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“I have handed in xxx” …

I handed in my thesis on Monday. It was a crazy day! For nights on end I had dreamed of my thesis, and write up, and things that go wrong with binding and printing. On the day of hand-in I left work at lunchtime, only planning to drop the print-out off for binding at the print shop and then go to an afternoon seminar. When I asked the printer: “What is the quickest you can bind it?” He answered not the expected ‘overnight’ but: “2 hours”

I gave him puppy eyes and said: “Oh no, I have a seminar in one hour in city center” ***sigh*** Then he said: “Go! Get a coffee, half an hour.” Whoopie. So I managed to buy an underground multi-journey ticket, get a hot chocolate, call granny for reassurance, and run back to the printers. Wonderfully bound, clean and neat, I picked up the both tomes that are the final excerpt of 4 years of labour, and went back to the underground—only to realize that I have lost my ticket! About to cry over the loss of a substantial amount of money I told the sales assistant about my bad luck, she remembered me, voided the earlier ticket and gave me a new one! How nice is this?!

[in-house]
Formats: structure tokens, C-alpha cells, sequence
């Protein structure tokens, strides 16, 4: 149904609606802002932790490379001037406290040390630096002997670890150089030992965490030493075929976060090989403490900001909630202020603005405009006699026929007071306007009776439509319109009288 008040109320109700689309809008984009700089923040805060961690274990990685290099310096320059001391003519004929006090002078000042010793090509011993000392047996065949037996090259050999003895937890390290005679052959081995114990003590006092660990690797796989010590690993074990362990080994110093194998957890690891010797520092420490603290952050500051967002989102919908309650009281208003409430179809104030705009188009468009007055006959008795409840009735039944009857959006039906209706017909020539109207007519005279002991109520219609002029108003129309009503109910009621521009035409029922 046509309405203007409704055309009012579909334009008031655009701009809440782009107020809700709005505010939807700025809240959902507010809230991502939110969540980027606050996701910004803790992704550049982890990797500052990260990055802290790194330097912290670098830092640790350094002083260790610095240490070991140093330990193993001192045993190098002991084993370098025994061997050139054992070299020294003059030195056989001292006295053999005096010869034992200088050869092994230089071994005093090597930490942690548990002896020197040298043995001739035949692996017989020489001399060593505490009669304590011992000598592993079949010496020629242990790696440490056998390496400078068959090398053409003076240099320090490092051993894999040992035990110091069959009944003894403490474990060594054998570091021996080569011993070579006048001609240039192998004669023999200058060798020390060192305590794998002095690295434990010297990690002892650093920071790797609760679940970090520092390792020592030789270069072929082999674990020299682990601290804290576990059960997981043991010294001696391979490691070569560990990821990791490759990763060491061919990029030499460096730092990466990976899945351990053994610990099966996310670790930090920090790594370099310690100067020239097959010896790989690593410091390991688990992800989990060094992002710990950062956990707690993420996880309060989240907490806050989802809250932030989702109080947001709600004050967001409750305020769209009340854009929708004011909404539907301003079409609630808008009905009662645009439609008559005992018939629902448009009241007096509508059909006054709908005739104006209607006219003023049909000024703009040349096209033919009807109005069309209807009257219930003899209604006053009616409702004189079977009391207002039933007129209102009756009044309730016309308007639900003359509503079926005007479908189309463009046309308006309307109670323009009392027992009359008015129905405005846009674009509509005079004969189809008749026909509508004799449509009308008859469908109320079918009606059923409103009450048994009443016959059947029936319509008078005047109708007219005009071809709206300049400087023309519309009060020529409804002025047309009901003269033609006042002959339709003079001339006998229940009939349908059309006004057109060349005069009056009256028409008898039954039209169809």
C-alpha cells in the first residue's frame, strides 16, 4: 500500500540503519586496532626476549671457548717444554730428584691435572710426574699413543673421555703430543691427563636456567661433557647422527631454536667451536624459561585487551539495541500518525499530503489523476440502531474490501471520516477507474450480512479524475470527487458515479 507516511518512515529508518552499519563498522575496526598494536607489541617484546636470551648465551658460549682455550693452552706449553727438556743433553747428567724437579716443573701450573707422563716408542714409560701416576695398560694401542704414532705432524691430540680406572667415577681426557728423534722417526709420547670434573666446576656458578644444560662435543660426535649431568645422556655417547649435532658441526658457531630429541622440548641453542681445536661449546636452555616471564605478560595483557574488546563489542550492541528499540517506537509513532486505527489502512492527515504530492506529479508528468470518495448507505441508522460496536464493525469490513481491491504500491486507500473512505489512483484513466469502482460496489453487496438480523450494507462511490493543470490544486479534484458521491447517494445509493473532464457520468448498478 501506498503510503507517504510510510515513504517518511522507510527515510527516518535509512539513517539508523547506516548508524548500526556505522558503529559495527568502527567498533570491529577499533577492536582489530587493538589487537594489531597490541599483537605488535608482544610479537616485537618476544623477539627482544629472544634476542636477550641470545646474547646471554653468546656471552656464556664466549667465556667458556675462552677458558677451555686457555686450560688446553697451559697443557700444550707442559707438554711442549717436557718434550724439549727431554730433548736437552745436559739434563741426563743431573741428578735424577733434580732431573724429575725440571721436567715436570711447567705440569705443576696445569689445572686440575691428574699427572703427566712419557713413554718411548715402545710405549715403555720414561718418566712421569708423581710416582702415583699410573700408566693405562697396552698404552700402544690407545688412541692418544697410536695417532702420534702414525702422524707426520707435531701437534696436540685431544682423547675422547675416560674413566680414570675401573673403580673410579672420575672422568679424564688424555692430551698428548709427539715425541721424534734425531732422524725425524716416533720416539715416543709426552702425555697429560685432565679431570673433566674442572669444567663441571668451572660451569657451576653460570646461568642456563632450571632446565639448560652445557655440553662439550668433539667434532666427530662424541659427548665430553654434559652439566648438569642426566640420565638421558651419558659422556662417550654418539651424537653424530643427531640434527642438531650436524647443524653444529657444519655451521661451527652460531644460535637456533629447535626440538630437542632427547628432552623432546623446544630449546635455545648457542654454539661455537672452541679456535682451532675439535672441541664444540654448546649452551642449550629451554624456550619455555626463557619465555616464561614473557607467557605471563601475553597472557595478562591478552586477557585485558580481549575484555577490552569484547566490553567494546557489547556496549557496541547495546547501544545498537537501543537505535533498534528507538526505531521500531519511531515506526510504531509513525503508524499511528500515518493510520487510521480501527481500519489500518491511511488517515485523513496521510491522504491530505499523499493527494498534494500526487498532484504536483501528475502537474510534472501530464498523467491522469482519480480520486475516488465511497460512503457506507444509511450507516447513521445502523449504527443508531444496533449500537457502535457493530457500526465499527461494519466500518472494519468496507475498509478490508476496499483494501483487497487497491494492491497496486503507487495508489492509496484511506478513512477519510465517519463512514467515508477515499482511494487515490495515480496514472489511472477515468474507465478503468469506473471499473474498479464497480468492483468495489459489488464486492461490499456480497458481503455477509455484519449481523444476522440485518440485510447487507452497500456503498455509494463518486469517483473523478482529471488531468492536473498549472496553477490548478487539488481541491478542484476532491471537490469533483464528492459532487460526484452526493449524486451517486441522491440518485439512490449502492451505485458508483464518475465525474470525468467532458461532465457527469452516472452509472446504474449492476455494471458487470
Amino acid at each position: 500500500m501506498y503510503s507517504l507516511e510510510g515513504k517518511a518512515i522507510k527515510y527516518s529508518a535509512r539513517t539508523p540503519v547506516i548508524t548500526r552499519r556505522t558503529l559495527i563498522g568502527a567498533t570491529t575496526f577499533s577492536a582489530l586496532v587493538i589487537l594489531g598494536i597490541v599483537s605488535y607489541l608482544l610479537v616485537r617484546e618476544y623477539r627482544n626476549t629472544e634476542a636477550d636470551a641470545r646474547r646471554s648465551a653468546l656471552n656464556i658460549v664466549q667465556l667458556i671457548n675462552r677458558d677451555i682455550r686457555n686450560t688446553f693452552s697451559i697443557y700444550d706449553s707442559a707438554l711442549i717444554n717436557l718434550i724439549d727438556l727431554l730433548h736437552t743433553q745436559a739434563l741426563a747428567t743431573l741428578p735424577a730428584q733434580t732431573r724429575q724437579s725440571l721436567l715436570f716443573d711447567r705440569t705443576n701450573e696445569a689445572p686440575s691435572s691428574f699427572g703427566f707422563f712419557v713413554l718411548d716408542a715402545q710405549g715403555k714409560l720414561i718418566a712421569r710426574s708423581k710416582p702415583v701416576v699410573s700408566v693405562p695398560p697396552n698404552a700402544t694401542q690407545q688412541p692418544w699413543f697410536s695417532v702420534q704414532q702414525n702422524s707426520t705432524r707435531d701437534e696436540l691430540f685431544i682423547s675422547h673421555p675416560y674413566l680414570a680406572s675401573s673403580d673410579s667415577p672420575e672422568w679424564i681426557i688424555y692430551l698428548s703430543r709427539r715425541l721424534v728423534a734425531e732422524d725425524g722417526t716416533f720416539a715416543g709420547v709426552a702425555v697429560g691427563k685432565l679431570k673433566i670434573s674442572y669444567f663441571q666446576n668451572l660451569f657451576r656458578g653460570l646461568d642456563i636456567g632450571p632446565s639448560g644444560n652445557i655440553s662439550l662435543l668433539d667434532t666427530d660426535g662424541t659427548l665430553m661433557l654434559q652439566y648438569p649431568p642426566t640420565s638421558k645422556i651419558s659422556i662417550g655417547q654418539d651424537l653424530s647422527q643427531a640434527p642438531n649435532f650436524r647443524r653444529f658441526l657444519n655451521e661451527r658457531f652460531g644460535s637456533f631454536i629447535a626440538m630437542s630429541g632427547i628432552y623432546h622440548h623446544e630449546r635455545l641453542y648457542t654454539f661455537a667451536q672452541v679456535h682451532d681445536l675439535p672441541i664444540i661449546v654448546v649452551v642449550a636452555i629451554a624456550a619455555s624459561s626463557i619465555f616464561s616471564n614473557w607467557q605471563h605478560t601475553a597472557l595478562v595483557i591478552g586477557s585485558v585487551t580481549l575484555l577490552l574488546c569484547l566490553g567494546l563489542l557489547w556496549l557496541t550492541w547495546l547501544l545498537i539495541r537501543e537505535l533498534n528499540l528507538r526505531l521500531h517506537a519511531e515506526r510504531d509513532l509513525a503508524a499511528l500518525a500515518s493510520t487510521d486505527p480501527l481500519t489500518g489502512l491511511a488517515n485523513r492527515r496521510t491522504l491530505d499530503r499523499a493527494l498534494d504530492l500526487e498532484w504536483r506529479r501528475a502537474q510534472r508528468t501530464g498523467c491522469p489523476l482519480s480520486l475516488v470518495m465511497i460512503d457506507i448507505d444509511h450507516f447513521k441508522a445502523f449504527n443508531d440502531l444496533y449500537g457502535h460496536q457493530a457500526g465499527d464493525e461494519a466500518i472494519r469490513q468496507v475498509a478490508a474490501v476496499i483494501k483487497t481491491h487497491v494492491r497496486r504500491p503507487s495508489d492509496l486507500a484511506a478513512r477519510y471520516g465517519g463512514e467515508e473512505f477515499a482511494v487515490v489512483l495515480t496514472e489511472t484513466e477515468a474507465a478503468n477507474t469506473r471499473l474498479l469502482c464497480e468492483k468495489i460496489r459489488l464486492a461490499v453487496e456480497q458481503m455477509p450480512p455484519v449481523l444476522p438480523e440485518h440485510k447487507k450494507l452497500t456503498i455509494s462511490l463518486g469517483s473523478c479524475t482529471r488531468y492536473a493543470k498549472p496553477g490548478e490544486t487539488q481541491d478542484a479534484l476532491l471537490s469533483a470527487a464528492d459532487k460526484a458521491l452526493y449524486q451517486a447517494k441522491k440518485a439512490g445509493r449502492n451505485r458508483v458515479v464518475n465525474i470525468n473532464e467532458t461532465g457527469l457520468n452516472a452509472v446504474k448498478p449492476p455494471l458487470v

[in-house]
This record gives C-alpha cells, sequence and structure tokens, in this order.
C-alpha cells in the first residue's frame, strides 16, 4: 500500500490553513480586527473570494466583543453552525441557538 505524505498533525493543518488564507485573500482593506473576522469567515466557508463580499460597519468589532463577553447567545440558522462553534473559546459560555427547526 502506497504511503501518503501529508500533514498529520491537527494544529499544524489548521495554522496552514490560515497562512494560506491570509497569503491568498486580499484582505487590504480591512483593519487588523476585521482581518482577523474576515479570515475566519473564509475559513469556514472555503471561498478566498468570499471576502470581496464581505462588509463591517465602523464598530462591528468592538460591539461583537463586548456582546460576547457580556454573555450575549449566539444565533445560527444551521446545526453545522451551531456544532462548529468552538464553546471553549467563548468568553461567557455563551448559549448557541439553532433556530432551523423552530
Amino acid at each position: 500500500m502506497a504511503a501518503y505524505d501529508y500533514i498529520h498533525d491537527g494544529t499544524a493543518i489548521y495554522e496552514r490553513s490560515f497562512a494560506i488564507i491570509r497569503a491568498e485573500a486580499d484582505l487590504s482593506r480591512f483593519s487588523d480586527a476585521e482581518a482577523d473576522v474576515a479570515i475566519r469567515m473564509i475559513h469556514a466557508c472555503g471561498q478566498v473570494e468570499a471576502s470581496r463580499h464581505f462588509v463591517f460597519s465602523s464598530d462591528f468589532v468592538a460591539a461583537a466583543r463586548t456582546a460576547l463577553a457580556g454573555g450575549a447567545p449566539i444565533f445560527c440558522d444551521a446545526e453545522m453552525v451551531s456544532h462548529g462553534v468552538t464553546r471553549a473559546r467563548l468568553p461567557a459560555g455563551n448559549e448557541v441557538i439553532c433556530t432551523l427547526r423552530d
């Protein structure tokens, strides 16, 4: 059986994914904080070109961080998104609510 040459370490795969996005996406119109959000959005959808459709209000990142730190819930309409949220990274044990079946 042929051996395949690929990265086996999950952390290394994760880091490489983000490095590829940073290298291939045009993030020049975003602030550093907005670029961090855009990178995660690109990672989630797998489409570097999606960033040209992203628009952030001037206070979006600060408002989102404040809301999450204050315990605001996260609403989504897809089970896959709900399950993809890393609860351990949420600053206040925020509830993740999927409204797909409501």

Sitting in the underground my inner stress is piling up, doubts keep gnawing in the back of my head. What if I have forgotten something, overlooked some formatting mistakes, should I have written this or that, inserted this reference or another et cetera et infinitum. Nervously I counted the stops the underground made, anxiously glancing at my telephone for the time.

When I finally made it to campus there was a cue on the student service desk, 5 minutes to go to my seminar, one student in front of me, and the administrator cannot find his papers. I finally break down and ask her if I can ring for another administrator because my seminar was now only 4 minutes away. The administrator as well as the troubled student were nice and let me jump the cue—and then it was suddenly over. It took all of 2 minutes for the administrator to sign the paper, take down my student ID, make a copy and then she carried my dissertation away, having hardly even exchanged a glance with me.

That was probably the biggest anti-climax I have experienced in my life, grateful to be able to go to the seminar I hurried to another building on campus and up the stairs, not even realizing yet, what just had happened. Once I settled in waves of nausea alternated with spills of exhilaration. For the next day I was walking with a cotton head, all fuzzy and happy—until my supervisors told me the mock viva is going to be next week—but this is going to be another post!

Categories: Teaching

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Nathalie Sheridan

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